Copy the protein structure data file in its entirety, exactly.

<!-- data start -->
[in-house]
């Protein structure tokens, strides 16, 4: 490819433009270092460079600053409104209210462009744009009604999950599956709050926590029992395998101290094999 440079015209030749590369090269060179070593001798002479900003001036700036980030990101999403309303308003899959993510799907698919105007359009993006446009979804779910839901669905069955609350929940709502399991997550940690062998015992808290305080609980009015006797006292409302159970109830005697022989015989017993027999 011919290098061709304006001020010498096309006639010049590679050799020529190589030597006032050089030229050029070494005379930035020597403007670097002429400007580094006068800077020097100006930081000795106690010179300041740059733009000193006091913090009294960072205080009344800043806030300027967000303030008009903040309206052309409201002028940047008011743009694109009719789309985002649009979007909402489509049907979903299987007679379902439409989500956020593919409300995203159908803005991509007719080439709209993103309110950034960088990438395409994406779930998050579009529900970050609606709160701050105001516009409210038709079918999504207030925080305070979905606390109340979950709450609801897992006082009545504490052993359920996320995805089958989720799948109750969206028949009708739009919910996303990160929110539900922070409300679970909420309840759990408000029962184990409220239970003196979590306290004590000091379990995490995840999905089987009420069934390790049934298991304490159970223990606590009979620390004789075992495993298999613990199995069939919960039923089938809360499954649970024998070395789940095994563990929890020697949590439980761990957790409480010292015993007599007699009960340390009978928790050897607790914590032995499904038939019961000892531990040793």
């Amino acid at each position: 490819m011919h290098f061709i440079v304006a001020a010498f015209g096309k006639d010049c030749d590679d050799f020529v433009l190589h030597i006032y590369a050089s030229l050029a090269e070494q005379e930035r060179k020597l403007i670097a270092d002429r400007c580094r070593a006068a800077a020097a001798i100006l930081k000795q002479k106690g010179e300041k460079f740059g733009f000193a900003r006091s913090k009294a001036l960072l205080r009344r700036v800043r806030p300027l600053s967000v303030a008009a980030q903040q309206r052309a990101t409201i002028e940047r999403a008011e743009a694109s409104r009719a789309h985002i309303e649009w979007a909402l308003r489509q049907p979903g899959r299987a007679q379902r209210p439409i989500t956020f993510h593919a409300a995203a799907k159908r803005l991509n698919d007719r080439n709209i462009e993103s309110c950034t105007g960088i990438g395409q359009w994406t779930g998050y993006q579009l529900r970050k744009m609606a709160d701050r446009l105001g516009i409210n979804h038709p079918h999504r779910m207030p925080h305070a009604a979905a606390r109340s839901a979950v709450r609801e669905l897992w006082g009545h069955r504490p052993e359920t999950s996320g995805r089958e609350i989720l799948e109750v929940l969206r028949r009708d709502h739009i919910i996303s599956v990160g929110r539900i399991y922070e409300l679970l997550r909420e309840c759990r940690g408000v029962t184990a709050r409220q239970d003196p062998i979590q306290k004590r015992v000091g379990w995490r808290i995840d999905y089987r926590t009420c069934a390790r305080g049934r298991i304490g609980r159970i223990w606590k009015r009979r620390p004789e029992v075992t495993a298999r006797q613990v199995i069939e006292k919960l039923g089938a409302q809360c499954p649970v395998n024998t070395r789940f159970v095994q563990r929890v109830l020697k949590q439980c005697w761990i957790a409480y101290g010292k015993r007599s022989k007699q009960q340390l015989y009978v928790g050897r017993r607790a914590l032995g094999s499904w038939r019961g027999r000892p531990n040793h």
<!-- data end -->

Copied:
[in-house]
């Protein structure tokens, strides 16, 4: 490819433009270092460079600053409104209210462009744009009604999950599956709050926590029992395998101290094999 440079015209030749590369090269060179070593001798002479900003001036700036980030990101999403309303308003899959993510799907698919105007359009993006446009979804779910839901669905069955609350929940709502399991997550940690062998015992808290305080609980009015006797006292409302159970109830005697022989015989017993027999 011919290098061709304006001020010498096309006639010049590679050799020529190589030597006032050089030229050029070494005379930035020597403007670097002429400007580094006068800077020097100006930081000795106690010179300041740059733009000193006091913090009294960072205080009344800043806030300027967000303030008009903040309206052309409201002028940047008011743009694109009719789309985002649009979007909402489509049907979903299987007679379902439409989500956020593919409300995203159908803005991509007719080439709209993103309110950034960088990438395409994406779930998050579009529900970050609606709160701050105001516009409210038709079918999504207030925080305070979905606390109340979950709450609801897992006082009545504490052993359920996320995805089958989720799948109750969206028949009708739009919910996303990160929110539900922070409300679970909420309840759990408000029962184990409220239970003196979590306290004590000091379990995490995840999905089987009420069934390790049934298991304490159970223990606590009979620390004789075992495993298999613990199995069939919960039923089938809360499954649970024998070395789940095994563990929890020697949590439980761990957790409480010292015993007599007699009960340390009978928790050897607790914590032995499904038939019961000892531990040793």
């Amino acid at each position: 490819m011919h290098f061709i440079v304006a001020a010498f015209g096309k006639d010049c030749d590679d050799f020529v433009l190589h030597i006032y590369a050089s030229l050029a090269e070494q005379e930035r060179k020597l403007i670097a270092d002429r400007c580094r070593a006068a800077a020097a001798i100006l930081k000795q002479k106690g010179e300041k460079f740059g733009f000193a900003r006091s913090k009294a001036l960072l205080r009344r700036v800043r806030p300027l600053s967000v303030a008009a980030q903040q309206r052309a990101t409201i002028e940047r999403a008011e743009a694109s409104r009719a789309h985002i309303e649009w979007a909402l308003r489509q049907p979903g899959r299987a007679q379902r209210p439409i989500t956020f993510h593919a409300a995203a799907k159908r803005l991509n698919d007719r080439n709209i462009e993103s309110c950034t105007g960088i990438g395409q359009w994406t779930g998050y993006q579009l529900r970050k744009m609606a709160d701050r446009l105001g516009i409210n979804h038709p079918h999504r779910m207030p925080h305070a009604a979905a606390r109340s839901a979950v709450r609801e669905l897992w006082g009545h069955r504490p052993e359920t999950s996320g995805r089958e609350i989720l799948e109750v929940l969206r028949r009708d709502h739009i919910i996303s599956v990160g929110r539900i399991y922070e409300l679970l997550r909420e309840c759990r940690g408000v029962t184990a709050r409220q239970d003196p062998i979590q306290k004590r015992v000091g379990w995490r808290i995840d999905y089987r926590t009420c069934a390790r305080g049934r298991i304490g609980r159970i223990w606590k009015r009979r620390p004789e029992v075992t495993a298999r006797q613990v199995i069939e006292k919960l039923g089938a409302q809360c499954p649970v395998n024998t070395r789940f159970v095994q563990r929890v109830l020697k949590q439980c005697w761990i957790a409480y101290g010292k015993r007599s022989k007699q009960q340390l015989y009978v928790g050897r017993r607790a914590l032995g094999s499904w038939r019961g027999r000892p531990n040793h």